Santa Fe Motorcycle trip — the introduction and route out

I’m taking a couple of weeks to ride out to Santa Fe to go visit friends, make some pictures, meet new people, gawk at that strange land beyond the San Francisco bubble, and basically enjoy the high desert in the short window between “Inferno” and “Icicle.”

The total trip length will be about 2500 miles on my Multistrada.  The bike and rider are both better suited to mostly asphalt roads for this trip, but next time, we’ll see.  When I get back, I’m thinking of taking the RawHyde off-road training school to get my skills sharper.

stock photo of the new bike
the new bike

I’m looking for suggestions and thoughts about things to do along the way.  (The map below is interactive, zoom in and pan around if you’re interested in details.)

Covered Bridge
Knights Ferry Covered Bridge

The route out is more northerly.  The first day is a short, 260 mile, little jaunt through Livermore and the beautiful Patterson Pass Road, across the valley out to Knights Ferry Covered Bridge state park,  Sonora and twisting through the Sierra Nevada mountains over the Sonora Pass and down into Mono Lake and finally settling down in Lee Vining at the eastern base of the mountains.

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the extraterrestrial highway

Leaving the mountains and Lee Vining behind, the second day is all about high desert, open, big sky, flitting from valley to valley, only interrupted by the occasional Alien probing along the Extraterrestrial highway.  An obligatory stop for lunch, gas and photos at the Little A’Lee’Inn, and finally ending up in Caliente, NV.  That evening, a little hike around Kershaw Ryan state park and early to bed, after all, this is Mormon country.  Caliente, not only because it’s too damn hot out there, but there are also local hot springs. Also of note, the Hot Springs Hotel is the place where Warren Jeffs, of the Fundamental Church of Later Day Saints (Moorman polygamists) performed many of his forced marriages when he was on the run.

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want to pick up a spare wife or eight?
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Cathedral Gorge State Park (image is actual size)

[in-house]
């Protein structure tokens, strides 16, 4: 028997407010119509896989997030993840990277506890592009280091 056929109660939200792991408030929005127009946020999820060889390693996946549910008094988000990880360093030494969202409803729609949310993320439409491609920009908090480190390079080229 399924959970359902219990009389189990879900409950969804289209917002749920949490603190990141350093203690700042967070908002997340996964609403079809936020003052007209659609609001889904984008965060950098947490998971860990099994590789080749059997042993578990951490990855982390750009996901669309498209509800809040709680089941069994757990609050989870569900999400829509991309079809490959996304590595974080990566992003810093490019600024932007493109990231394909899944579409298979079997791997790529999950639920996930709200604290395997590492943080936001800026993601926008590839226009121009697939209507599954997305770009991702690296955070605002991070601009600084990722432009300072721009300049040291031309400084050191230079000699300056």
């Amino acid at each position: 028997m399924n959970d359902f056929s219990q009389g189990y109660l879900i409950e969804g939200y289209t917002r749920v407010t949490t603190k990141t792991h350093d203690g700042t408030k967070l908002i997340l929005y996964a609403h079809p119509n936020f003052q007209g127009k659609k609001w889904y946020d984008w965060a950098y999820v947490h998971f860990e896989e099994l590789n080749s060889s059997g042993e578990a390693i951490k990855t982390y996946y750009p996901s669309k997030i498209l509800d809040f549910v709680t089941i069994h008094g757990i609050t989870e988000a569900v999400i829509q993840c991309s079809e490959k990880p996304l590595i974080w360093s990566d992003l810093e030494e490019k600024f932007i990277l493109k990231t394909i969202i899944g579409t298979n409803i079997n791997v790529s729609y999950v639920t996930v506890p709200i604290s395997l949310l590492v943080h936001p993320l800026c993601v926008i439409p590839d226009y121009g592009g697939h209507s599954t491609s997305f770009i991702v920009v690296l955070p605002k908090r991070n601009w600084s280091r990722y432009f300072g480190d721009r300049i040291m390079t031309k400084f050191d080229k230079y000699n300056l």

Day three, only 276 miles, is all about sightseeing and hiking (well, there’s nothing else to do out here).  Up early in the morning, out to Cathedral Gorge State Park, a very small but extremely pretty park.  If you get there during magic hour in the morning, the light is supposed to be amazing.  Later in the day I’ll stop in Zion National Park.  I won’t be able to give it justice, as one could spend a week there, as opposed to a few hours, but the road awaits.  In the evening, I’ll be pulling into Page, Arizona and settling down at the transition of the Grand Canyon for the night.

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Zion National Park from Angel’s Crest

Day four, 291 miles, is Monument Valley.  It’s going to be Monument Valley at high speed.  A few years ago, I flew out to Santa Fe and took the plane low enough to get a good view of the formations, but this trip, I’ll be flying at about 5 feet above the ground (maybe only a little slower).  This is a day of more silly rock stops, Goosenecks state park, followed by an obligatory four-state-squat at Four Corners, and a quick stop Shiprock to see if I can knock it over.  There seem to be a lot of rocks around here.  Spending the night in Farmington Colorado, but I’m sorely tempted to push on to Durango.

Day five, only 230 miles, but pure beauty again.  Instead of zipping down, I’ll be cutting over the mountains below and behind Los Alamos.  I hope to lunch and gas near Jemez Springs, and then make the final cut through the hills down into the Santa Fe area.

Questions for the readers:

  • Where should I spend more or less time?
  • Thoughts on Farmington vs. Durango for the night?

4 thoughts on “Santa Fe Motorcycle trip — the introduction and route out

  1. Have you been to the Bristlecones in the White Mountains? Good m/c road up to there (from Big Pine) – but slowish, plus the walk around the grove, adds up the hours.

  2. It’s a running joke with my climbing partners that all roads leaving 395 to the east are marked as going to some little town in NV that we’ve never heard of or visited. One of these days … looks like dropping in from Tonopah heading west might not be too bad.

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